ZAMBOANGA CITY: Abu Sayyaf rebels have threatened to behead a German yachter kidnapped in November last year off Sabah near southern Philippines if their ransom demand is not paid.
The rebels who are holding Jurgen Kantner set their deadline on February 26. The 70-year old Kantner was kidnapped with his wife Sabine Merz, 56, when Abu Sayyaf gunmen intercepted them just several nautical miles from the southern province of Tawi-Tawi.
The woman was killed. Her naked body was found by soldiers in the boat. A shotgun was also recovered near her body, according to the military’s Western Mindanao Command. It said an Abu Sayyaf sub-leader Muamar Askali phoned a media organization in Zamboanga City to say that they are holding Kantner and demanding P500 million for his safe release.
The Abu Sayyaf demand was contained in a video released on February 14 on Telegram Messenger where it showed Kantner pleading to his government to save his life. The rebels were demanding a P30 million ransom.
In April 2014, Askali’s group also kidnapped two German yachters – Stefan Viktor Okonek, 71, and Henrike Diesen, 55 — and demanded a P250 million in ransom.
The duo was freed six months later after the German government paid the ransom delivered by Filipino security officials.
The Abu Sayyaf is still holding about two dozen Malaysian, Indonesian and Vietnamese sailors kidnapped last year in Sabah and Basilan province.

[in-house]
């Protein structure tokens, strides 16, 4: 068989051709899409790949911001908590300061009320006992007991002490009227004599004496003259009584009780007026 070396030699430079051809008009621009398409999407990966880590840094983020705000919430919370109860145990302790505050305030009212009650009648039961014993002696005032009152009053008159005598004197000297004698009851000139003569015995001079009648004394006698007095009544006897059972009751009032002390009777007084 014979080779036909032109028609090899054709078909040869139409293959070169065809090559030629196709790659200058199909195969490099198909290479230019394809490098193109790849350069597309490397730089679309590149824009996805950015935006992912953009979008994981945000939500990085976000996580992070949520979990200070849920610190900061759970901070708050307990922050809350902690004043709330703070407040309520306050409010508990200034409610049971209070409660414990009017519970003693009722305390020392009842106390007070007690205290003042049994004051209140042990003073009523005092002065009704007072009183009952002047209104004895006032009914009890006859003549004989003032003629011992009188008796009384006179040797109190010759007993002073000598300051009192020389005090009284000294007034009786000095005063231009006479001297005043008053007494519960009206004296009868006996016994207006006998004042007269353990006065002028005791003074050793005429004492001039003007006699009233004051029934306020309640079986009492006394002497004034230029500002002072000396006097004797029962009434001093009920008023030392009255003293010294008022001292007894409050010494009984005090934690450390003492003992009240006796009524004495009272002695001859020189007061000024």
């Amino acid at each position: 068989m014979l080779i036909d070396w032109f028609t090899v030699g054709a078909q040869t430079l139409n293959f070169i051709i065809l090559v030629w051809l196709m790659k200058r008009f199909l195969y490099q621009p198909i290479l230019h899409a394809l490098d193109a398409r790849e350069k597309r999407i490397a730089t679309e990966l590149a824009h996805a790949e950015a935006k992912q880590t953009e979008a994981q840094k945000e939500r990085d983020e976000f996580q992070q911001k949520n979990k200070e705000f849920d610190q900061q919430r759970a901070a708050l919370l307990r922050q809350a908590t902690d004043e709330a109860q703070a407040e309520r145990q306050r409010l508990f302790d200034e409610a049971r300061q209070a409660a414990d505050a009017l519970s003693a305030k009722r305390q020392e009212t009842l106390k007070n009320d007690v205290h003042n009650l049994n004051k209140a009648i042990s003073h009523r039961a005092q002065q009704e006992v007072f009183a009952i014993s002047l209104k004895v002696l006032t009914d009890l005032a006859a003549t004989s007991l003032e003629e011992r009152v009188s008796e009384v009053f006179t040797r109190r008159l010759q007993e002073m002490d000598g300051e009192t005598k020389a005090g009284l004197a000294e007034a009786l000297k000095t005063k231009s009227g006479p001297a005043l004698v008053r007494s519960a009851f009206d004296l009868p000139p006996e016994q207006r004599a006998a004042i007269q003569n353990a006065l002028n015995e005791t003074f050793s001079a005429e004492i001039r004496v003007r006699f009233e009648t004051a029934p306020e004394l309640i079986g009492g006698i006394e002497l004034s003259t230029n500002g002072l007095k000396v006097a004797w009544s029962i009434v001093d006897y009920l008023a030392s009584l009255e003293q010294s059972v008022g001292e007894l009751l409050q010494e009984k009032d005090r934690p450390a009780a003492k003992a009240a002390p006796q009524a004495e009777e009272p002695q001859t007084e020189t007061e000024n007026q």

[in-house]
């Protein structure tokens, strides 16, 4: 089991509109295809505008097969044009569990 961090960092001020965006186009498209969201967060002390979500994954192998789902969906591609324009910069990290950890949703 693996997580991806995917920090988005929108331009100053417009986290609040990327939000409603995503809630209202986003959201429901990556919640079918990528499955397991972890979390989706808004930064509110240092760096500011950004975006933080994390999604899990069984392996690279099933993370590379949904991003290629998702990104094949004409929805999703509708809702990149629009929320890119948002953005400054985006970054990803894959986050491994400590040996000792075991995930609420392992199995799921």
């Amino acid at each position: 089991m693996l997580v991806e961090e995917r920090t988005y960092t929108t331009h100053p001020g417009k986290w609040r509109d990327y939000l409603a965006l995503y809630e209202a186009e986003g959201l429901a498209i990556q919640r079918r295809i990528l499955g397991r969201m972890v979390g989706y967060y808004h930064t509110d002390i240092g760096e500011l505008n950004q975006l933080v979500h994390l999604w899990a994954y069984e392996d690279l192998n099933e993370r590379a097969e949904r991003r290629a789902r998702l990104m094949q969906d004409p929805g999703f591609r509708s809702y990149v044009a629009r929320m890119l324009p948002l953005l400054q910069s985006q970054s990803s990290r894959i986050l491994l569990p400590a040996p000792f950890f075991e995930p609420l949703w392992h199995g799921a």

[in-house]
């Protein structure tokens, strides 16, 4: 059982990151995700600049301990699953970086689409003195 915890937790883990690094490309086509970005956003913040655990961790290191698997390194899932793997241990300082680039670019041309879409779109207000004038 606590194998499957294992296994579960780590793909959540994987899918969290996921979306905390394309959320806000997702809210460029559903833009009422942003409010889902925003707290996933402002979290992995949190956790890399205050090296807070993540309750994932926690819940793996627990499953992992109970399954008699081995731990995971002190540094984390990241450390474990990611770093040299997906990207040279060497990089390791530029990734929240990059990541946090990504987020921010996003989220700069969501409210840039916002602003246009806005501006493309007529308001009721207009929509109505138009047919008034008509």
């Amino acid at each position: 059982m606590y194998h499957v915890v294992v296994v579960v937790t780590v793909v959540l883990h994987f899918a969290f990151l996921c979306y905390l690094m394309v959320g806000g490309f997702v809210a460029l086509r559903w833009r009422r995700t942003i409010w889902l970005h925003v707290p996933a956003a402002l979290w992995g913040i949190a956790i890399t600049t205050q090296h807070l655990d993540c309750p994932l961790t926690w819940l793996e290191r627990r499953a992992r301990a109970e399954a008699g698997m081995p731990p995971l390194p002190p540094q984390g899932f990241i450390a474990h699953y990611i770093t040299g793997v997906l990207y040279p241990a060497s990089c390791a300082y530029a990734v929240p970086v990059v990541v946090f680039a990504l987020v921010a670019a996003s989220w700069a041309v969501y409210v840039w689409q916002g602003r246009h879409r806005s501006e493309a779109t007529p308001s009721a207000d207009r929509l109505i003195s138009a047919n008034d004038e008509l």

The Philippines is hunting down at least 23 people who were identified and wanted by Malaysian authorities for the string of ransom kidnappings and attacks at sea off Sabah.
Six of the 23 individuals, mostly Abu Sayyaf members, are facing arrest warrants.
They are Apo Mike, alias Majan Sahidjuan; Hatib Hayan, alias Sawadjaan; Alden Bagde, alias Sayning; Muamar Askali, alias Abu Rami; Idang Susukan and Alhabsi Misaya.
The Eastern Sabah Security Command recently released the names of 23 people sought for involvement in kidnapping incidents in the coastlines and waters of eastern Sabah.
The Abu Sayyaf group, formed by Ustadz Abdurajak Abubakar Janjalani in 1992, continues to recruit members to fight the government in their attempt to set up a strict Islamic caliphate in Mindanao. It now has hundreds of members in the Muslim autonomous region and the military had failed to stop the growing influence and violent campaigns of the rebel group because it did not sustain the combat operations needed to wipe out the Abu Sayyaf in the restive region. Much of the military’s huge budget goes to combat operations and its modernization program